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Apple Mac OS X 10.2 for Pros

How the latest Mac OS fares in a creative production environment By Dave Nagel
The latest release of Mac OS X--version 10.2, or "Jaguar"--boasts something like 150 new features and applications. A huge number of these new features are really consumer bait, designed to hook your average Joe McDuh into buying a shiny new iMac or iBook for the kids. But there are also some less-publicized, yet critical improvements for the professional market as well. What kinds of improvements? Is it faster? Is it more stable? Does it have better workflow and functionality? Is it compatible with current Mac OS X apps? And will it make you feel, as Apple claims, that you're getting a whole new computer for $130? Yes, yes, yes, yes and yes.

Mac OS X 10.2 is, broadly speaking, the best Mac OS to date, and, arguably, the best OS to date in all categories that matter for professional users--performance, features, functionality, stability, networking, scripting, support for open standards, color management, audio, graphics and workflow. It has it all, and it's all wrapped up in a package that's easy on the eyes and, admit it, fun to use.


It also happens to be an outstanding example of the way things ought to be in OS engineering. Consider the last two decades of OS development on any platform. Each successive release of an operating system brought more features, to be sure, but also the baggage that goes along with new features, namely shoddier performance despite tremendous advances in hardware.



With Mac OS X, the converse is true. Granted, nobody's going to look at the first commercial release of Mac OS X and say, "That's how it should be." No way. It was slow and lacked essential functionality. But with each successive release, through the present, it's not only added more and more features--now to the point that it exceeds the features of Mac OS 9--but it's also gained tremendously in the critical area of performance. I can now say, without reservation, that Mac OS X performs better on any given piece of hardware than any recent release of the Macintosh operating system.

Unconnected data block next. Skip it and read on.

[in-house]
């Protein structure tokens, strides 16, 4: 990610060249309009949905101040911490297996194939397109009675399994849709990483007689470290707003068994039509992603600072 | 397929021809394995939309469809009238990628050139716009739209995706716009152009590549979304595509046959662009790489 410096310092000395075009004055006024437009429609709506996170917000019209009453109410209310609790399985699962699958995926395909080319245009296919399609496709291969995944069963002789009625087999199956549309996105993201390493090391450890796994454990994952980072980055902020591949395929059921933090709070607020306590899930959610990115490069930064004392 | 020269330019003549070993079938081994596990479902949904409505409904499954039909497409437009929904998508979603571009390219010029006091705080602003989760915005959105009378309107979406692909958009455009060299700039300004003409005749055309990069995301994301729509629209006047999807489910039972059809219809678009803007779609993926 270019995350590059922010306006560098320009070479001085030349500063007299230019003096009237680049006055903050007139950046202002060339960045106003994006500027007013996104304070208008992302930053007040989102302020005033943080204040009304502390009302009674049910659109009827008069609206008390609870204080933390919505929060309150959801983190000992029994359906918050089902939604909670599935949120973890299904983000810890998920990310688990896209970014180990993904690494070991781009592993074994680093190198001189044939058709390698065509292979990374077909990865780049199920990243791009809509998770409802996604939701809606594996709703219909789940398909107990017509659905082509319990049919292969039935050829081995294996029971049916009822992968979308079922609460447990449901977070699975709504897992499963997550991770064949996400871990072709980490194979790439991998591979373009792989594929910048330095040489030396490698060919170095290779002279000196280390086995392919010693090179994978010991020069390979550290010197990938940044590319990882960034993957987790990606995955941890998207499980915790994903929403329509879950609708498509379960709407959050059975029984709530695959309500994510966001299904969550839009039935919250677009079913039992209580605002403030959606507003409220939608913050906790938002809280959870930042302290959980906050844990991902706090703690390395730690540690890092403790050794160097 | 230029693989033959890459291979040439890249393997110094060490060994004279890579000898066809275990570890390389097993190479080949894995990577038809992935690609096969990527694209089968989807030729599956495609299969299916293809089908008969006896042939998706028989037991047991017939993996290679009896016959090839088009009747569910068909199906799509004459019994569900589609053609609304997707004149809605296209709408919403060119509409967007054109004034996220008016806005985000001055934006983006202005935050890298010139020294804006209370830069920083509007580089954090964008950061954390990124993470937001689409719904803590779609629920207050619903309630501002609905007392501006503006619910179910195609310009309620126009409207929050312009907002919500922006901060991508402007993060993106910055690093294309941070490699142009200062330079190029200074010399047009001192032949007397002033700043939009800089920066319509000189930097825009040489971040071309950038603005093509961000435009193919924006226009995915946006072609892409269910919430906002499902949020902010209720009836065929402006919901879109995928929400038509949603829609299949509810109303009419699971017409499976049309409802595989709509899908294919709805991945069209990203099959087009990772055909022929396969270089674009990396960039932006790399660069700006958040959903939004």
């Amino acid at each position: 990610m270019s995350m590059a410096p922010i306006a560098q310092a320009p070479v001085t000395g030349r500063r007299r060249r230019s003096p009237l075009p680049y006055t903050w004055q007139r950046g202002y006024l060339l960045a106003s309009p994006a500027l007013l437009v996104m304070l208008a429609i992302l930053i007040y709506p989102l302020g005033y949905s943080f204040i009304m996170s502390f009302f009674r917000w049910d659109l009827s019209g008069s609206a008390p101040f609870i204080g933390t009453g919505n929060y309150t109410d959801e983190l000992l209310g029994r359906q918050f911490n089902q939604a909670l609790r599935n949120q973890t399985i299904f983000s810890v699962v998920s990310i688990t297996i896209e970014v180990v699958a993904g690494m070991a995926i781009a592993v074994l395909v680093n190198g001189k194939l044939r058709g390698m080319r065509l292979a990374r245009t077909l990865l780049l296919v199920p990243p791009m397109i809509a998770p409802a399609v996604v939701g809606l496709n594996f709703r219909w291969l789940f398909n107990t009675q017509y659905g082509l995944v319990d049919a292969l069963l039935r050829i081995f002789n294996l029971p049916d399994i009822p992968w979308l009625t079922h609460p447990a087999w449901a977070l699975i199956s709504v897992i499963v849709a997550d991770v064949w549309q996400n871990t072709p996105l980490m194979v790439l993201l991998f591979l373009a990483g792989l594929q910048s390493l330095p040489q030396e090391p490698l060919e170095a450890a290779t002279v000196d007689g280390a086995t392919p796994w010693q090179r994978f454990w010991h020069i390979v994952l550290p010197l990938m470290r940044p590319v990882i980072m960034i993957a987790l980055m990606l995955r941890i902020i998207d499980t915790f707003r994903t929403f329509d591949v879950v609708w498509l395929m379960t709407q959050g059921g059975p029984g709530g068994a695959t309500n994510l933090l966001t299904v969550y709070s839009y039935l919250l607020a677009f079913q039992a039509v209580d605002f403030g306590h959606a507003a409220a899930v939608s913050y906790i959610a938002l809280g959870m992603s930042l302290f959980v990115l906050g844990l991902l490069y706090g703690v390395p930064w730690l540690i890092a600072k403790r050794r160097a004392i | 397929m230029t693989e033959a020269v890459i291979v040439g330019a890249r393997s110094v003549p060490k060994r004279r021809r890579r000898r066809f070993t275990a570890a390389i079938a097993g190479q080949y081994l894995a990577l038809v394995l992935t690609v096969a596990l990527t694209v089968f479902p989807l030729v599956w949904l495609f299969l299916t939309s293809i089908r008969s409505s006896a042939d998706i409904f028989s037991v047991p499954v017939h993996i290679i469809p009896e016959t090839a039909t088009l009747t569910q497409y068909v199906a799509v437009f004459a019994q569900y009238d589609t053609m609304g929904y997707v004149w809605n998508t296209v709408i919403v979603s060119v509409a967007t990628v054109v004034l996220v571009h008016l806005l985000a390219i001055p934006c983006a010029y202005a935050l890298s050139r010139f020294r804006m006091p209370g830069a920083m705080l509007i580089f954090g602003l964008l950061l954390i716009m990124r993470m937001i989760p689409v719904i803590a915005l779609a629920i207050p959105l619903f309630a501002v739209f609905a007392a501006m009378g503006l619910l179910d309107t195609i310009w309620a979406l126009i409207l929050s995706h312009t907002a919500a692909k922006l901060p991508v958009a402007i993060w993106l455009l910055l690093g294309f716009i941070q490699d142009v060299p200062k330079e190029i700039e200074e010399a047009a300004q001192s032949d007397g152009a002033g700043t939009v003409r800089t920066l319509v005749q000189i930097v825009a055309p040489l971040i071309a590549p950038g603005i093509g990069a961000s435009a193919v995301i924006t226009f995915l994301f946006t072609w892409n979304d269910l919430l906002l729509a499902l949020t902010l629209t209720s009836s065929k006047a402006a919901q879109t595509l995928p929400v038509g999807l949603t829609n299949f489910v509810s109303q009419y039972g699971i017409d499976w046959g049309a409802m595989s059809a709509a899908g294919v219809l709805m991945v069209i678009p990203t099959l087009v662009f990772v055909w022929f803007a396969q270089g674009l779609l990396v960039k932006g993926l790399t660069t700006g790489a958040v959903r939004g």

In other words, you get more, and you get to do it faster. All of this on top of the prime selling point for Mac OS X in the first place: rock-solid stability.

Performance in 10.2
Now what do I mean when I say it keeps getting faster and faster? I'm talking, really, about everything--from display performance to application performance, all the way down to boot speed. It's just faster overall.

In terms of boot times, it now takes Mac OS X 10.2 about 50 seconds to boot from chime to Finder on a dual 1 GHz G4. (Ten seconds from the time to Mac OS X splash screen appears.) And, unlike previous versions of Mac OS X, it's ready to go the second the Finder draws itself. OS 9.2, in contrast, takes 113 seconds to boot on the same machine and is not ready to go as soon as the Finder draws itself onscreen. In fact, at 50 seconds, Mac OS 9 is only just starting to load Extensions.

And then there's the interface. I have no way of quantifying the speed increase on the Interface, but suffice to say that it's smooth and far more responsive than previous Mac OS X interfaces and feels, as it were, about as responsive as Mac OS 8 or 9. There's no stuttering of windows when sending an open document to the Dock. Files and folders draw instantly. And interface effects render quickly and smoothly.

You can chalk up this improvement to Quartz Extreme, which offloads the interface and compositing tasks to the graphics card via OpenGL rather than burdening the CPU with the chore.

This also leads to the most important performance improvement: application performance. With the responsibility for the graphics on the machine handed over to the graphics card, the CPU has more free time to handle processor-intensive tasks, such as rendering. In my tests using a variety of creative applications (Photoshop, Combustion, After Effects and others), I've found the time it takes to render projects 10 percent to 15 percent less than in Mac OS X 10.1.5.

There's a little justification for the $130 investment.

Of course, Quartz can't be credited for all of the performance gains. Apple has also continued to bring optimizations to low-level functions and libraries for performance boosts in graphics, audio and video.


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